• Real-time data acquisition: The technique provides real-time data, allowing operators to quickly identify and address corrosion problems as they arise. This proactive approach minimizes downtime and reduces the risk of unexpected failures.
  • Ability to inspect under coatings and in concealed areas: Does not require the removal of corrosion protection layers, which would substantially increase the cost of the test.
  • Not sensitive to liquids on any of the plate surfaces: Dry surfaces are not necessary for the application of the test.
  • Structural Health Monitoring (SHM): It is applicable to monitor the component over time and detect corrosion activities in the gestation phase.

Future perspectives

As industries continue to evolve, so do the technologies that support them. Phase Guided Wave Beamforming represents a significant advance in corrosion mapping for AST bottoms, providing insight into the future of tank maintenance.

With continued advances in sensor technologies, data analysis and artificial intelligence, the integration of Phase Guided Waveforming with these innovations promises even more sophisticated and efficient corrosion assessment methodologies.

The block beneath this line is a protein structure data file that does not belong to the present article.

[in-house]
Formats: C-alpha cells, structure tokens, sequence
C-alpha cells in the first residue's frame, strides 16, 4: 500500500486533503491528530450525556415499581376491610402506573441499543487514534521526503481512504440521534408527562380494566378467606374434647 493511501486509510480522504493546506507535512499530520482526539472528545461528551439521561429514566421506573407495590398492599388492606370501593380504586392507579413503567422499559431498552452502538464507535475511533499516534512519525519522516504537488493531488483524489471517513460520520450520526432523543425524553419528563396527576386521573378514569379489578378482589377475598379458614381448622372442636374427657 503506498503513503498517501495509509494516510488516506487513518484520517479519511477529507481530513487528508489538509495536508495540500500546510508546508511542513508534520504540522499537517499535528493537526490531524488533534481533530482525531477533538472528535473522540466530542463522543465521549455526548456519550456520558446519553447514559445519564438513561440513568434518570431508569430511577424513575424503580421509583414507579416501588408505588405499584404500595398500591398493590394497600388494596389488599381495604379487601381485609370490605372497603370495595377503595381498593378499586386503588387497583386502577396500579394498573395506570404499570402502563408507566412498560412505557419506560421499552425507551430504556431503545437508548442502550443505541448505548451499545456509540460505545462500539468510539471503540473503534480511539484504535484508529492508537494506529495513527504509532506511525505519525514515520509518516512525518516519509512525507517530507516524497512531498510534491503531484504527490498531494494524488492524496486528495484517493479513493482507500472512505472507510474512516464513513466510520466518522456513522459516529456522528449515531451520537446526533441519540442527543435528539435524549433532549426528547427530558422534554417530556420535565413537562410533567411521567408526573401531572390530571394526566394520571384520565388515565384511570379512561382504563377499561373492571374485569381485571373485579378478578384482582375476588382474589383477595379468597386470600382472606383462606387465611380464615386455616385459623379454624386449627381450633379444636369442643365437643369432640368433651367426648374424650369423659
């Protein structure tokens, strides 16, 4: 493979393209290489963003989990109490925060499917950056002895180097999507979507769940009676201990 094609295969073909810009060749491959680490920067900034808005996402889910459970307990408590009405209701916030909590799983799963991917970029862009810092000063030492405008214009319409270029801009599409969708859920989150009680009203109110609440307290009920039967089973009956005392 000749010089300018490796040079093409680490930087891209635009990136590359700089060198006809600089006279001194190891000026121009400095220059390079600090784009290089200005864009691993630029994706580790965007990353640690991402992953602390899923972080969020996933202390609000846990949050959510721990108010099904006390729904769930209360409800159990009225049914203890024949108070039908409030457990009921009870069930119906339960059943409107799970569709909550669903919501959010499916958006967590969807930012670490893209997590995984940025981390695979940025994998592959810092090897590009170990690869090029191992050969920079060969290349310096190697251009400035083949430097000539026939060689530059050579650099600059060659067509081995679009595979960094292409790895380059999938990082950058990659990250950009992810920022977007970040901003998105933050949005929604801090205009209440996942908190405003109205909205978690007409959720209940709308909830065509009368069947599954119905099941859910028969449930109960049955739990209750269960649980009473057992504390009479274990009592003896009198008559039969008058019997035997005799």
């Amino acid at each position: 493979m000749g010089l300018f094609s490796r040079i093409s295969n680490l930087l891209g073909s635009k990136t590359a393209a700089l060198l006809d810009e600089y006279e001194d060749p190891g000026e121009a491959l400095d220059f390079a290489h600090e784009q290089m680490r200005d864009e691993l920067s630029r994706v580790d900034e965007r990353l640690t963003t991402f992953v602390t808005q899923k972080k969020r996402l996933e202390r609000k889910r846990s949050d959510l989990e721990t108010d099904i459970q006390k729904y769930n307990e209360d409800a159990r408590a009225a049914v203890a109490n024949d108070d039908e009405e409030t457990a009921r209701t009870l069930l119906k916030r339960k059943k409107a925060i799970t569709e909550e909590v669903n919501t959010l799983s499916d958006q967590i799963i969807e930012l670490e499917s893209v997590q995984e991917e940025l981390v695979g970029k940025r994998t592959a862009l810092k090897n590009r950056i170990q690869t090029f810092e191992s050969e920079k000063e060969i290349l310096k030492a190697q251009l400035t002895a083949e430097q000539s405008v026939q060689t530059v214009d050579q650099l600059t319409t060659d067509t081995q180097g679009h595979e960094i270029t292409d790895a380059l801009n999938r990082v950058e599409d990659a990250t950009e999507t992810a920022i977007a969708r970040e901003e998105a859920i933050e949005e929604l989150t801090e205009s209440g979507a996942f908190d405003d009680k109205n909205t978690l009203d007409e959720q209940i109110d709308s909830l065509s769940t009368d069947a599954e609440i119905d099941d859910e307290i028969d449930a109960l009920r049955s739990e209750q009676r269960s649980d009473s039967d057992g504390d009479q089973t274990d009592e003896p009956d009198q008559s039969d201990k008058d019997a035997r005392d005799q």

In conclusion, the future of corrosion mapping for Aboveground Storage Tank bottoms looks promising with the advent of Phase Guided Wave Beamforming. The combination of comprehensive coverage, real-time data acquisition, ability to inspect beneath coatings and in concealed areas, structural health monitoring (SHM), among others, makes this advanced technique a cornerstone for ensuring the structural integrity and longevity of ASTs. As industries embrace these technological advances, the tank maintenance landscape is poised for a transformative journey toward greater safety and reliability.


  • GUIDEDWAVE. Guided wave phased array plate/shell inspection system (beta); Accessed January 30, 2024.
  • HONGCHEN MIAO A, FAXIN LI. Shear horizontal wave transducers for structural health monitoring and nondestructive testing: A review; Accessed January 31, 2024.
  • PACIFIC NORTHWEST NATIONAL LABORATORY. NDE Technology Development Program for Non-Visual Volumetric Inspection Technology; Accessed January 21, 2024.